How do you plan a sprint for the same product with two releases when the same team will be working on both releases during the sprint cycle?

To give some background, our product gets released out to customers every 6 months and we provide weekly automated releases with bug fixes and small features to those customers. Let's call that release Live. When we do a live release, we branch it off and increment the version number of the trunk, which we'll call Core. So if Core was 1.20, then branching Live off will make Core 1.21.

We try to avoid major changes to the Live release once it's signed off because we deal with critical data that can potentially cause serious harm to people if we get things wrong. We have QA and testing teams in place on each release and an automated builds and auto UI tests through TeamCity.

When it comes to planning, how should you plan a sprint across multiple versions and determine where that work should be done, e.g. which release? So if I have 20 hours of defects in the Live release I want to plan in, I want that to be part of my sprint alongside all the other Core feature work because they're both the same product. Anything done in Live will be merged back in Core.

Currently for planning I'm having to calculate and reduce the availabilities of the team members in alignment with how much work there is an plan the two sprints separately, which is a lot of work.

We use Axosoft for our planning, which has a product with many releases and each release can have many sprints. So if we use it as intended then we end up with a separate sprint for both Live and Core. We can give both sprints the same name and number, but as it's the same team working on both, management of the process is very difficult as velocities and availability are not shared between the two sprints. This leads me to believe that there should really only be one sprint.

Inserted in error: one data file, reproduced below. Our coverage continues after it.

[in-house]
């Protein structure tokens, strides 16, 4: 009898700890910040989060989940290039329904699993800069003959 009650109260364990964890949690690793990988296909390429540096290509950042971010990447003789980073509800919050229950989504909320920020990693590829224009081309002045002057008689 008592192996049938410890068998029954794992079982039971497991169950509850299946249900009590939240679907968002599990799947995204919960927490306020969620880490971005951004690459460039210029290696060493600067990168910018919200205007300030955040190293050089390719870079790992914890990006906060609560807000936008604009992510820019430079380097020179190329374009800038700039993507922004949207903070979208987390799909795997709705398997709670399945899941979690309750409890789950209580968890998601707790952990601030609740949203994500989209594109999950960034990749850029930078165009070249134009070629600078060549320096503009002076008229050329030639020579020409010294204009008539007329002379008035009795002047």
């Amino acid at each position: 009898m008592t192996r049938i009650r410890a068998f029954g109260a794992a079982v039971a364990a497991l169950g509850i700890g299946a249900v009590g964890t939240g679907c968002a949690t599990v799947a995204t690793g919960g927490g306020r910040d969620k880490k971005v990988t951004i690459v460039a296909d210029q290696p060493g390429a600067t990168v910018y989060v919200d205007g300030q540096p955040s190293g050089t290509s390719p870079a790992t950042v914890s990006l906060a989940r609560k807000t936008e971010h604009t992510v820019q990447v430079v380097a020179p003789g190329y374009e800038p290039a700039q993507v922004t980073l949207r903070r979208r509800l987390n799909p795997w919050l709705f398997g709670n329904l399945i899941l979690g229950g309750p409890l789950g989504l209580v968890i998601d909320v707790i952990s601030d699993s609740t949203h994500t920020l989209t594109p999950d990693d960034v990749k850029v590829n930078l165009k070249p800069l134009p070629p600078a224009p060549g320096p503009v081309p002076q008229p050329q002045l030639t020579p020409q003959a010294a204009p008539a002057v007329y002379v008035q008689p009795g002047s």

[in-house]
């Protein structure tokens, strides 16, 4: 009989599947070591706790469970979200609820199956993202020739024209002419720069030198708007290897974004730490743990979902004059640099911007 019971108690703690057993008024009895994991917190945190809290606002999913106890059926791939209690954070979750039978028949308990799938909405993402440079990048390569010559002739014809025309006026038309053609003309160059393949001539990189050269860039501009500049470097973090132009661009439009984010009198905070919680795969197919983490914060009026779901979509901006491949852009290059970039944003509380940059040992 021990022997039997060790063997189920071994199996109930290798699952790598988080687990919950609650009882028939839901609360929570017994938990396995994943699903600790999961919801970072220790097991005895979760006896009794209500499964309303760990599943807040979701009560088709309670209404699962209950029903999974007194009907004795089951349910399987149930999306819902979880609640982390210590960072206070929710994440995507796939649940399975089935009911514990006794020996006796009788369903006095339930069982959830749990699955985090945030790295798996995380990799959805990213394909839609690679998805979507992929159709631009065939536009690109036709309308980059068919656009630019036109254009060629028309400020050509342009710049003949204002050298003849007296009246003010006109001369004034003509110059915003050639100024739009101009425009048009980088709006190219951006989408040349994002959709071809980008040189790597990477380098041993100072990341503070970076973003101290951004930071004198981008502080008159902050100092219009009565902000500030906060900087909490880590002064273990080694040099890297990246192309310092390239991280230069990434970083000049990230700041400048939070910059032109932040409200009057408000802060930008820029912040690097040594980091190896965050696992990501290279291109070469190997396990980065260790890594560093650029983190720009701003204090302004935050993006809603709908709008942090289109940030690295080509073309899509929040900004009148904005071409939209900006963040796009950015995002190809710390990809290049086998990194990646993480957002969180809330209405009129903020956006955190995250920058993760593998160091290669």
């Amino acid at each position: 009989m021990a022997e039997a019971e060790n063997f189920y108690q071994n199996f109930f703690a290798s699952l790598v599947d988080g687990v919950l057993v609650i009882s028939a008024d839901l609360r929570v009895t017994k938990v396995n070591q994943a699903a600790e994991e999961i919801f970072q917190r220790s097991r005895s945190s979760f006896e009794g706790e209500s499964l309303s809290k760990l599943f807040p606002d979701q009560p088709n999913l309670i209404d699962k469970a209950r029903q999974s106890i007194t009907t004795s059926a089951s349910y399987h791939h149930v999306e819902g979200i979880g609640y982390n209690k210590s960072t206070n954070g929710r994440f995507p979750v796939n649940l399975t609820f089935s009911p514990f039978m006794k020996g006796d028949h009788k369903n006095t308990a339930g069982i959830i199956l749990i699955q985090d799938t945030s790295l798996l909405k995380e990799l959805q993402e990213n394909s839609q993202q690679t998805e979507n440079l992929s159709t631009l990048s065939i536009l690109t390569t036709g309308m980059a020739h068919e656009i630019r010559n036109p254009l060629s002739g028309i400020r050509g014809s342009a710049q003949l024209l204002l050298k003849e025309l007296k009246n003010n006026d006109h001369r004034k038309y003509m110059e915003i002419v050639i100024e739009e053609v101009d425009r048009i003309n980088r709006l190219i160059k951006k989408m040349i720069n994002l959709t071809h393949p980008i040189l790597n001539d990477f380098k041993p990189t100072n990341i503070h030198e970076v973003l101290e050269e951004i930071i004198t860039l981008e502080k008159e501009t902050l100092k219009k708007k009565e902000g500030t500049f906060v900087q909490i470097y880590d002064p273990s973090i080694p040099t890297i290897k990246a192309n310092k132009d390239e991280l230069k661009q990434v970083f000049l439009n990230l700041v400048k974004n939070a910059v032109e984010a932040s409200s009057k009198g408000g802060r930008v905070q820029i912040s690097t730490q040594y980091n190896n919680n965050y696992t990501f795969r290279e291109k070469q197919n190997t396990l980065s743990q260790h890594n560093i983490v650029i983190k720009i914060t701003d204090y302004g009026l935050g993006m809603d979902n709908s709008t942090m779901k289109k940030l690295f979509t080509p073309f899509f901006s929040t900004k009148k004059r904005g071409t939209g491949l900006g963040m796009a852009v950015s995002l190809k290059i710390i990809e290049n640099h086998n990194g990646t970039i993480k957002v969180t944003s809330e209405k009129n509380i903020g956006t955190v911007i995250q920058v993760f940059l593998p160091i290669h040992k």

I do wonder if we're just limited by Axosoft and what we should be doing is just putting a flag against each backlog item to say where it should be fixed/completed, however looking at similar products they seem to have the same issues.

2 Answers 2


Sprints are different than releases. Although the outcome of a Sprint is a "potentially releasable Increment", the team can produce a "potentially releasable Increment" at any point in the Sprint and the Product Owner can release it at any point.

In the context of the Sprint, the important thing to consider is if the work can get to Done before the end of the timebox. When you reach the end of the Sprint, the work planned should be Done - this would indicate that the team is capable of forecasting the work they are able to achieve. If there are mid-Sprint releases, then this would need to be considered as a subset of the work will need to be completed and Done before the end of the Sprint.

In your case, each work item (ticket, issue, etc.) should be labeled with where the work needs to end up. Otherwise, branching and branch management and such is outside of the scope of Scrum. The team, when planning, should be aware of work that is due before the end of the Sprint and consider this when organizing the work for the Sprint.


In Scrum, there is no correlation between Sprints and Releases. A release can contain the work done in multiple sprints, but at the same time can multiple releases be done during one sprint.

It should be possible to indicate for each ticket (user story, bug, etc.) in which release it is expected to be delivered and separately to indicate in which sprint it is planned that the team will work on it. If your tool does not allow that, then that is a limitation of the tool, but it is not given by the Scrum process.

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